Omnibus Law for Aviation Sector

The Enactment of the Omnibus Law and its Amendments to the Aviation Law

On 2 November 2020, the Indonesian Government enacted Law Number 11 of 2020 on Job Creation (the “Omnibus Law”). The Omnibus Law itself was passed by the Indonesian House of Representative on 5 October 2020.

The objective of the enactment of the Omnibus Law is to attract more investment and make it easier to conduct business in Indonesia by simplifying or removing certain requirements and impediments. For such purpose, the Omnibus Law has amended more than 70 Indonesian sectoral laws, including aviation sector.

The laws and regulations which would take particular attention under this alert are concerning aviation under Law Number 1 of 2009 (“Aviation Law”).

We will focus on the important notes on amendments to the Aviation Law, as follows:


There are some notable changes to the Aviation Law under Omnibus Law, mainly related to the aircraft licensing in Indonesia. The government is focusing to simplify certain requirements related to aircraft licensing in Indonesia in order to attract more investors to enter into aviation business in Indonesia. Other notable changes are related to the change of authority. Through the enactment of Omnibus Law, the government has made an effort to centralize the licensing within the Central Government, which were previously under Regional Governments and/or the Minister of Transportation. Centralizing the licensing through the Central Government will allow for more simplified processes and will reduce inconsistent and overlapping regulations between the Regional and Central Government.

Detail of substantive changes to the Aviation Law are as follows:

Aircraft Licensing in Indonesia

Aviation Law regulates the requirements to obtain various aircraft licensing in Indonesia, whether the licenses that need to be obtained by the aircraft operator, licenses attached to the aircraft, or other licenses related to the aviation business in Indonesia. However, by the enactment of Omnibus Law, certain provisions and requirements to obtain several aircraft licensing in Indonesia have been removed, among other the technical and/or administrative requirements to obtain: (i) Certificate for Aircraft Manufacturer (Article 19); (ii) Certificate of Registration (Article 26); (iii) Certificate of Airworthiness (Article 37); (iv) Air Operator Certificate (Article 42); (v) Operating Certificate (Article 43); (vi) Certificate of Aircraft Maintenance Organization (Article 48); (vii) License for Aircraft Personnel; (viii) License for Navigation Personnel.

The administrative requirements to obtain this business license also has been removed through Omnibus Law (Article 109).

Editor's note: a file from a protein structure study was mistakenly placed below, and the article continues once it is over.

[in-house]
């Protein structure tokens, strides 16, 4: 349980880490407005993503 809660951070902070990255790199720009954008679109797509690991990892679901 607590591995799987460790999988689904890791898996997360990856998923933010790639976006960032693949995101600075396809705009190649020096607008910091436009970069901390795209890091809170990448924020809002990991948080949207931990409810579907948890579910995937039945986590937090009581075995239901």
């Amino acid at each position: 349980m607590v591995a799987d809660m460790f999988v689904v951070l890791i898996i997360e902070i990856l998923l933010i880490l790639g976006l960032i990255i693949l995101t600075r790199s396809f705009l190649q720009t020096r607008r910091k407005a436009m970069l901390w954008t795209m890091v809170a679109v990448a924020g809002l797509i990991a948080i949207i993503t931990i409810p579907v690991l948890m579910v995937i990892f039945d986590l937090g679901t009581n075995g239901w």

Minimum Aircraft Requirement

Previously, under Aviation Law, the operator requires to (i) own minimum 5 (five) aircraft for scheduled commercial air transportation; (ii) own minimum one (1) aircraft and possess minimum 2 (two) aircraft for non-scheduled commercial air transportation; and (iii) own minimum one (1) aircraft and possess minimum 2 (two) aircraft for cargo commercial air transportation. However, under the Omnibus Law, the minimum aircraft requirement which shall be owned and possessed by operator no longer specified. Omnibus Law only mentioned the obligation of operator to own and possess aircraft in certain number.


It is stated under Omnibus Law that the guidelines and procedures to obtain the above-mentioned licenses will be further regulated under Government Regulation. However, up to the issuance date of this alert, such guidelines and procedures are yet to be announced by the government. The absence of the implementing regulation has raised the question as to which requirements are now applicable to obtain such licenses, considering there is contradiction to some requirements regulated under Omnibus Law and implementing regulation of Aviation Law. Based on verbal confirmation from the Minister of Transportation officer, if there is any discrepancy between requirements under Omnibus Law and implementing regulation of Aviation Law, then in practice, the implementing regulation of Aviation Law will still prevail to the extent the Government Regulations which governed the guidelines and procedures to obtain the above-mentioned licenses have yet to be issued.

Based on the above explanation, unfortunately, even though the Omnibus Law has come into effect, certain provisions may not be implemented immediately and effectively, thus require relevant implementing regulation through further rules and legislation.

We expect that further implementing regulation will give clarity on more detailed requirement and the government body authorized for the aircraft licensing in Indonesia.

We hope the above explanation is sufficient.

Please note that the information contained in this alert should be only used as a general guideline with respect to the subject hereof and may not contain legal advice for your specific cases. The information herein should not be used or relied upon in regard to any particular facts or circumstances without seeking legal advice from us. We will not be liable nor be responsible for any consequences, damages or other similar forms which may be suffered by any party who had used or relied upon this alert.

If you require further information on the new regulation, please do not hesitate to contact:

Nurjadin Sumono Mulyadi & Partners

Contact information:

Iwan Nurjadin


Vera Noviani Harwanto


Annysa Ayu Putri


Andika Immanuel Simatupang